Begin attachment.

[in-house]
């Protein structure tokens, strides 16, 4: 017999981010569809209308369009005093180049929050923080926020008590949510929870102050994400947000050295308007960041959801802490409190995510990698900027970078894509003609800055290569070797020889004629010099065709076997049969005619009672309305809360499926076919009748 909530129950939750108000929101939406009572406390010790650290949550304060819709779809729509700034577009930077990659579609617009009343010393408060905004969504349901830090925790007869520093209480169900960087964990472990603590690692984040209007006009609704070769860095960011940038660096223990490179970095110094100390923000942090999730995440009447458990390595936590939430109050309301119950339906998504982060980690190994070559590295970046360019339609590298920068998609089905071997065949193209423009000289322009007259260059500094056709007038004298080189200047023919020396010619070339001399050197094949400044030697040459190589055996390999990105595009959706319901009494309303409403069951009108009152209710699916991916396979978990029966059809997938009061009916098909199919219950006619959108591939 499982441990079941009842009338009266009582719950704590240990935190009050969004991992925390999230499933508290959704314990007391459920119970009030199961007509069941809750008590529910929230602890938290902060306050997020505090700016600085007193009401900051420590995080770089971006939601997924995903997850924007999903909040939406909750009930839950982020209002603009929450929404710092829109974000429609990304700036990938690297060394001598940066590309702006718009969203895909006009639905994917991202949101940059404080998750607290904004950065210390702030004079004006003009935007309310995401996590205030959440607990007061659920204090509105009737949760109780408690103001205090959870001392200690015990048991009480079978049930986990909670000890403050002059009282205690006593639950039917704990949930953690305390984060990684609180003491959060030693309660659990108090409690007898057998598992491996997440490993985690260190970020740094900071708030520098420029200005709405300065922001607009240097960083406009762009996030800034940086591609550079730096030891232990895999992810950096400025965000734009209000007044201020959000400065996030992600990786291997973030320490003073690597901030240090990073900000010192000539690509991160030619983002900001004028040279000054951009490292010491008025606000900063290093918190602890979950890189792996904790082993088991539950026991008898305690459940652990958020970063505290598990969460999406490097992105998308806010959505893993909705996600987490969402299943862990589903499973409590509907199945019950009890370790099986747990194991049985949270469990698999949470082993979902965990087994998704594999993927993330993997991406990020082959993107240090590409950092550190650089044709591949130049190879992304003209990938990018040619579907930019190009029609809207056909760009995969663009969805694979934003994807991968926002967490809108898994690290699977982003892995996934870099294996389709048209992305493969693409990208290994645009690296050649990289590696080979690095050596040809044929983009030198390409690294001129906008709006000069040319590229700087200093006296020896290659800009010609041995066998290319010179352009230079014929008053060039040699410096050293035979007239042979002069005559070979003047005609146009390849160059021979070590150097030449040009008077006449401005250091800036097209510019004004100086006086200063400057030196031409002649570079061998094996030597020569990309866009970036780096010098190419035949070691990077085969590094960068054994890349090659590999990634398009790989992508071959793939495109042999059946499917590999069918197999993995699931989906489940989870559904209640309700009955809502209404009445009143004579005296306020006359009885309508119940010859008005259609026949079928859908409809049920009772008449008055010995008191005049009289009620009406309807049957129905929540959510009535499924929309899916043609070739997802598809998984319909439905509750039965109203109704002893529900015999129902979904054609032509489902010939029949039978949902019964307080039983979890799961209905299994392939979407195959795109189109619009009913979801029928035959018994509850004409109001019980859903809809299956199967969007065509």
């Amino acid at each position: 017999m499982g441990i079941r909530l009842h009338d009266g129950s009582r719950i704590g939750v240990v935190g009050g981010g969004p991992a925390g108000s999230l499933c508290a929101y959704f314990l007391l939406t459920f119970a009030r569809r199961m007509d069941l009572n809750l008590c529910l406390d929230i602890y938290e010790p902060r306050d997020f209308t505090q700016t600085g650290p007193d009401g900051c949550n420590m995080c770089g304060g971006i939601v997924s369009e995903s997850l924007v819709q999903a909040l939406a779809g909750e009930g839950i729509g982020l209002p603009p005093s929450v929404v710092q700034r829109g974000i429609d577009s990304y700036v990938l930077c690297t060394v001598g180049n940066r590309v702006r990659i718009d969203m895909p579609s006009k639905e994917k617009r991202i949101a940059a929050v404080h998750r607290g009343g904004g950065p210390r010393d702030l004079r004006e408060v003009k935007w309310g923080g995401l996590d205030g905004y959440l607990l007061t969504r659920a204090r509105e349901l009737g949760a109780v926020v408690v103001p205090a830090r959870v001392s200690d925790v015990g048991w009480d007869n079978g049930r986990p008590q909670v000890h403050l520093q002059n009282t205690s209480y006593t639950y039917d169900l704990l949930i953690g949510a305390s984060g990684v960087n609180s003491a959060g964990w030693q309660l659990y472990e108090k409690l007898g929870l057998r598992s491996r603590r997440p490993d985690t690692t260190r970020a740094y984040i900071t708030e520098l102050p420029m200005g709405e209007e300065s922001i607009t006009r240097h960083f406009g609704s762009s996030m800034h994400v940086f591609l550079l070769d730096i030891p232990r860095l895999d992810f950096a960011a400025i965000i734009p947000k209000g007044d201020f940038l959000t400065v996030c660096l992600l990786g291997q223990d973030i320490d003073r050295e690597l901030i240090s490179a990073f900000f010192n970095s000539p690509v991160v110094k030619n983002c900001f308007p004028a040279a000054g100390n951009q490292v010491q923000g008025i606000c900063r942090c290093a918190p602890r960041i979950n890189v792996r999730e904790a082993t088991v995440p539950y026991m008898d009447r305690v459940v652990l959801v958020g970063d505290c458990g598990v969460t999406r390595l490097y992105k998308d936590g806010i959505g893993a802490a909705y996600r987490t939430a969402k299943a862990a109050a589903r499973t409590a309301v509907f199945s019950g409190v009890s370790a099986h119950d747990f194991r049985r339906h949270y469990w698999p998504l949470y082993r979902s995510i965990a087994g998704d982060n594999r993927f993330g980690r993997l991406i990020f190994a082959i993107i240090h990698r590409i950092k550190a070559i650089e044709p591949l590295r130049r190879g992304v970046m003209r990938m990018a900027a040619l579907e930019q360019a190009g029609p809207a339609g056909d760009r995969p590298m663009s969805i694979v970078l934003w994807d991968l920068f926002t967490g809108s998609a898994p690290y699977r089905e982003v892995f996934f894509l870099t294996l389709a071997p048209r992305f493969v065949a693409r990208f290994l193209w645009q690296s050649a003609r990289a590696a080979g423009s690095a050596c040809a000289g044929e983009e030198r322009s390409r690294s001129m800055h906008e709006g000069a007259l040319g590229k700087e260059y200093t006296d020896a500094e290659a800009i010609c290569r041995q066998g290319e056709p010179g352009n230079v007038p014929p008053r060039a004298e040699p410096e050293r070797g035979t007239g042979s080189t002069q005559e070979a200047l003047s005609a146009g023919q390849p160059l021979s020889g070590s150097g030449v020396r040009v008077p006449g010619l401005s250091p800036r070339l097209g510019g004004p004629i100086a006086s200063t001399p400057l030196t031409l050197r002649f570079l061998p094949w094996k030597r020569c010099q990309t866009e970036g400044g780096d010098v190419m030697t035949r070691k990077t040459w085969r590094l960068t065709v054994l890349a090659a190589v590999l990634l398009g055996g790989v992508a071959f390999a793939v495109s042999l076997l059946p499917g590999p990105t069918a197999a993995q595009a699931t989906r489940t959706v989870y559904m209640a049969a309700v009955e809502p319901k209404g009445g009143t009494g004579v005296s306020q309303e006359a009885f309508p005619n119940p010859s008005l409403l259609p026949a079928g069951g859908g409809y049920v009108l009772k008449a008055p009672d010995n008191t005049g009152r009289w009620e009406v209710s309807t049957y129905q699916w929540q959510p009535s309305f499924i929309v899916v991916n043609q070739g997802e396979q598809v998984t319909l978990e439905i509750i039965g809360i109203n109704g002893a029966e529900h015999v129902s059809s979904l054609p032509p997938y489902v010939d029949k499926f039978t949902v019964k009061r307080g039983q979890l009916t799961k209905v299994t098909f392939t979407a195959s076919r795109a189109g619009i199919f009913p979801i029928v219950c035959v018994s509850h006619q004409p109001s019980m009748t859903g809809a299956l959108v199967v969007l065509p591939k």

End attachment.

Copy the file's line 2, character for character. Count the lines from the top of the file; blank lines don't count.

């Protein structure tokens, strides 16, 4: 017999981010569809209308369009005093180049929050923080926020008590949510929870102050994400947000050295308007960041959801802490409190995510990698900027970078894509003609800055290569070797020889004629010099065709076997049969005619009672309305809360499926076919009748 909530129950939750108000929101939406009572406390010790650290949550304060819709779809729509700034577009930077990659579609617009009343010393408060905004969504349901830090925790007869520093209480169900960087964990472990603590690692984040209007006009609704070769860095960011940038660096223990490179970095110094100390923000942090999730995440009447458990390595936590939430109050309301119950339906998504982060980690190994070559590295970046360019339609590298920068998609089905071997065949193209423009000289322009007259260059500094056709007038004298080189200047023919020396010619070339001399050197094949400044030697040459190589055996390999990105595009959706319901009494309303409403069951009108009152209710699916991916396979978990029966059809997938009061009916098909199919219950006619959108591939 499982441990079941009842009338009266009582719950704590240990935190009050969004991992925390999230499933508290959704314990007391459920119970009030199961007509069941809750008590529910929230602890938290902060306050997020505090700016600085007193009401900051420590995080770089971006939601997924995903997850924007999903909040939406909750009930839950982020209002603009929450929404710092829109974000429609990304700036990938690297060394001598940066590309702006718009969203895909006009639905994917991202949101940059404080998750607290904004950065210390702030004079004006003009935007309310995401996590205030959440607990007061659920204090509105009737949760109780408690103001205090959870001392200690015990048991009480079978049930986990909670000890403050002059009282205690006593639950039917704990949930953690305390984060990684609180003491959060030693309660659990108090409690007898057998598992491996997440490993985690260190970020740094900071708030520098420029200005709405300065922001607009240097960083406009762009996030800034940086591609550079730096030891232990895999992810950096400025965000734009209000007044201020959000400065996030992600990786291997973030320490003073690597901030240090990073900000010192000539690509991160030619983002900001004028040279000054951009490292010491008025606000900063290093918190602890979950890189792996904790082993088991539950026991008898305690459940652990958020970063505290598990969460999406490097992105998308806010959505893993909705996600987490969402299943862990589903499973409590509907199945019950009890370790099986747990194991049985949270469990698999949470082993979902965990087994998704594999993927993330993997991406990020082959993107240090590409950092550190650089044709591949130049190879992304003209990938990018040619579907930019190009029609809207056909760009995969663009969805694979934003994807991968926002967490809108898994690290699977982003892995996934870099294996389709048209992305493969693409990208290994645009690296050649990289590696080979690095050596040809044929983009030198390409690294001129906008709006000069040319590229700087200093006296020896290659800009010609041995066998290319010179352009230079014929008053060039040699410096050293035979007239042979002069005559070979003047005609146009390849160059021979070590150097030449040009008077006449401005250091800036097209510019004004100086006086200063400057030196031409002649570079061998094996030597020569990309866009970036780096010098190419035949070691990077085969590094960068054994890349090659590999990634398009790989992508071959793939495109042999059946499917590999069918197999993995699931989906489940989870559904209640309700009955809502209404009445009143004579005296306020006359009885309508119940010859008005259609026949079928859908409809049920009772008449008055010995008191005049009289009620009406309807049957129905929540959510009535499924929309899916043609070739997802598809998984319909439905509750039965109203109704002893529900015999129902979904054609032509489902010939029949039978949902019964307080039983979890799961209905299994392939979407195959795109189109619009009913979801029928035959018994509850004409109001019980859903809809299956199967969007065509």